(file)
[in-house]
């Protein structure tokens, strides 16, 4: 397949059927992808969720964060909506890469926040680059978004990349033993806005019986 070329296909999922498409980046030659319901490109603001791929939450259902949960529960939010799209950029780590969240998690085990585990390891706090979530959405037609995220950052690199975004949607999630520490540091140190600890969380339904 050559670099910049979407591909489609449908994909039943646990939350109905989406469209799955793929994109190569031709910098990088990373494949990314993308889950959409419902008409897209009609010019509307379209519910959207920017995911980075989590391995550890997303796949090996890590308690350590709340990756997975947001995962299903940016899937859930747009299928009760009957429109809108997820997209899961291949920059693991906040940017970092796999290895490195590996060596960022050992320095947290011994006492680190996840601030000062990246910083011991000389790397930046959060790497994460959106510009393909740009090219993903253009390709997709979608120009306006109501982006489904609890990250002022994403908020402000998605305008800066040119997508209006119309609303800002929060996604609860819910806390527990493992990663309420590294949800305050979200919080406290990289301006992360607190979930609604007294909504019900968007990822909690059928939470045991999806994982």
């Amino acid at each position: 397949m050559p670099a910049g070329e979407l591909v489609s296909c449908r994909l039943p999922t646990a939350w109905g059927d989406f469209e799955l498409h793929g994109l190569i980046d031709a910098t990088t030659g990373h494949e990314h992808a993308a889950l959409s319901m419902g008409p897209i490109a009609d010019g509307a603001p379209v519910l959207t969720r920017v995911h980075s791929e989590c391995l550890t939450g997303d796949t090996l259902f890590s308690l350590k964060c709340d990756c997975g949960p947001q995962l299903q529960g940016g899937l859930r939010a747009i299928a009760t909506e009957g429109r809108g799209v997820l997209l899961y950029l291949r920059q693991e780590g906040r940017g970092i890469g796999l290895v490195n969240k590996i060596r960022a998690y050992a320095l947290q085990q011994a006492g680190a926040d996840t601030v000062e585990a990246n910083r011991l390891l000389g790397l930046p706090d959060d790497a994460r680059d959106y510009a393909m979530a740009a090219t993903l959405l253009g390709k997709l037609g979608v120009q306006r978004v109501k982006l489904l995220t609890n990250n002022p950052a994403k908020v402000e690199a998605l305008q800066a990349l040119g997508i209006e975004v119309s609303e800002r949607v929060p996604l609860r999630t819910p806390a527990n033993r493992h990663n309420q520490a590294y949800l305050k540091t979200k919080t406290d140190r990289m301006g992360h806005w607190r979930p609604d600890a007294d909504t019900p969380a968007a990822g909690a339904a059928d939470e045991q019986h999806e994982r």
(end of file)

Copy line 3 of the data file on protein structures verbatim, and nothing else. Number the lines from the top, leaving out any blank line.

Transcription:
């Amino acid at each position: 397949m050559p670099a910049g070329e979407l591909v489609s296909c449908r994909l039943p999922t646990a939350w109905g059927d989406f469209e799955l498409h793929g994109l190569i980046d031709a910098t990088t030659g990373h494949e990314h992808a993308a889950l959409s319901m419902g008409p897209i490109a009609d010019g509307a603001p379209v519910l959207t969720r920017v995911h980075s791929e989590c391995l550890t939450g997303d796949t090996l259902f890590s308690l350590k964060c709340d990756c997975g949960p947001q995962l299903q529960g940016g899937l859930r939010a747009i299928a009760t909506e009957g429109r809108g799209v997820l997209l899961y950029l291949r920059q693991e780590g906040r940017g970092i890469g796999l290895v490195n969240k590996i060596r960022a998690y050992a320095l947290q085990q011994a006492g680190a926040d996840t601030v000062e585990a990246n910083r011991l390891l000389g790397l930046p706090d959060d790497a994460r680059d959106y510009a393909m979530a740009a090219t993903l959405l253009g390709k997709l037609g979608v120009q306006r978004v109501k982006l489904l995220t609890n990250n002022p950052a994403k908020v402000e690199a998605l305008q800066a990349l040119g997508i209006e975004v119309s609303e800002r949607v929060p996604l609860r999630t819910p806390a527990n033993r493992h990663n309420q520490a590294y949800l305050k540091t979200k919080t406290d140190r990289m301006g992360h806005w607190r979930p609604d600890a007294d909504t019900p969380a968007a990822g909690a339904a059928d939470e045991q019986h999806e994982r």